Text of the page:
The first law in the nation to require the widespread drug testing of health care employees may be on its way to passage, as the New Hampshire House of Representatives has passed by a vote of 289-48, without debate, “An Act relative to the drug-free workplaces for licensed health care facilities and providers,” on January 22. It seeks to foster the safety and protection of patients and health care workers “by promoting and maintaining a substance-free work environment and discouraging the illegal use and diversion of controlled substances by health care workers.”
The measure (H.B. 597-FN) would mandate that licensed entities establish “procedures for drug testing which shall include, at a minimum, testing where reasonable suspicion exists,” as part of a broader “drug misuse and diversion prevention policy” providing for the “prevention, detection, and resolution of controlled substance abuse, misuse and diversion.” The policy would apply to “employees, contractors, and agents of the facility who provide direct or hands on care to clients when acting within the scope of their employment or representation”; the facility would have to designate an employee or interdisciplinary team of employees to be responsible for the policy. Random testing would have been required in the original version of the bill.
The bill is intended to offer flexibility to health care facilities and providers “to develop and adopt a workplace standard appropriate to its size, the nature of the services provided, and its particular setting.” Nevertheless, in addition to drug testing, the bill specifies that substance abuse policies shall include the education of health care workers, , procedures for monitoring the storage, distribution and procurement of inventory if controlled substances are stored, dispensed or administered “at the health care setting,” procedures for voluntary self-referral by addicted employees, procedures for co-worker reporting, procedures for employee assistance, provisions for confidentiality, a process for investigation, reporting, and resolution of drug misuse or diversion, and consequences for violation of the policy. Laboratories and collection stations are exempted.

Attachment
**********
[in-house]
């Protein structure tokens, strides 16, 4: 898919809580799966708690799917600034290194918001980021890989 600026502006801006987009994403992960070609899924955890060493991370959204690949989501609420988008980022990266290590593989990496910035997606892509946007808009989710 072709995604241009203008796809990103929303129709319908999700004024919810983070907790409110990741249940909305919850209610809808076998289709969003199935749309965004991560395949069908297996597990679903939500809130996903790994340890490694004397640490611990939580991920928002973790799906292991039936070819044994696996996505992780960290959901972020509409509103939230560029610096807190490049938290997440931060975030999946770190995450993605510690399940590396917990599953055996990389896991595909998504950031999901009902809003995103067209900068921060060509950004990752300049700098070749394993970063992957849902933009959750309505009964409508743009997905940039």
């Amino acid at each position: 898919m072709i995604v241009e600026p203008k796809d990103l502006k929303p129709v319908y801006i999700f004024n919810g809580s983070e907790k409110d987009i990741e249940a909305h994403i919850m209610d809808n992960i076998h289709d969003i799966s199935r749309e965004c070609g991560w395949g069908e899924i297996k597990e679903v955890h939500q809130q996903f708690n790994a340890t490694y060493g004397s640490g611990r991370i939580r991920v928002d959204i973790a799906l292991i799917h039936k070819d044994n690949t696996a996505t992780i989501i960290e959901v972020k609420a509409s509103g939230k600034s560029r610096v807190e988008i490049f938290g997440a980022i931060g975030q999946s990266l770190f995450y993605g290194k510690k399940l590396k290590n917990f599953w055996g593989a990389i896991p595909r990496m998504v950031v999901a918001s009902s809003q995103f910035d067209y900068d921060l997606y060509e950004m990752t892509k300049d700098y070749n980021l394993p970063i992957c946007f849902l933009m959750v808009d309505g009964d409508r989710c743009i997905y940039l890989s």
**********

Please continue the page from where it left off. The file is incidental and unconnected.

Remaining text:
The proposed law does not define “reasonable suspicion,” unlike some drug testing laws elsewhere. (The DOT Federal Motor Carrier Safety Administration’s rules, governing the testing of millions of CDL drivers, and which are sometimes used as a benchmark for non-regulated substance abuse testing policies, suggest that reasonable suspicion may involve suspected policy violations based on “specific, contemporaneous, articulable observations concerning the appearance, behavior, speech or body odors” of the worker. The federal rules also require that supervisors and managers who make reasonable suspicion determinations be trained to recognize the signs of possible substance abuse.)
The bill reportedly follows a Hep C outbreak where a travelling radiology technician stole syringes containing a narcotic painkiller intended for hospital patients with which he injected himself, then refilled the syringes with saline to be used on the patients, knowing he was infected with the pathogen. The technician was convicted and sentenced recently to prison.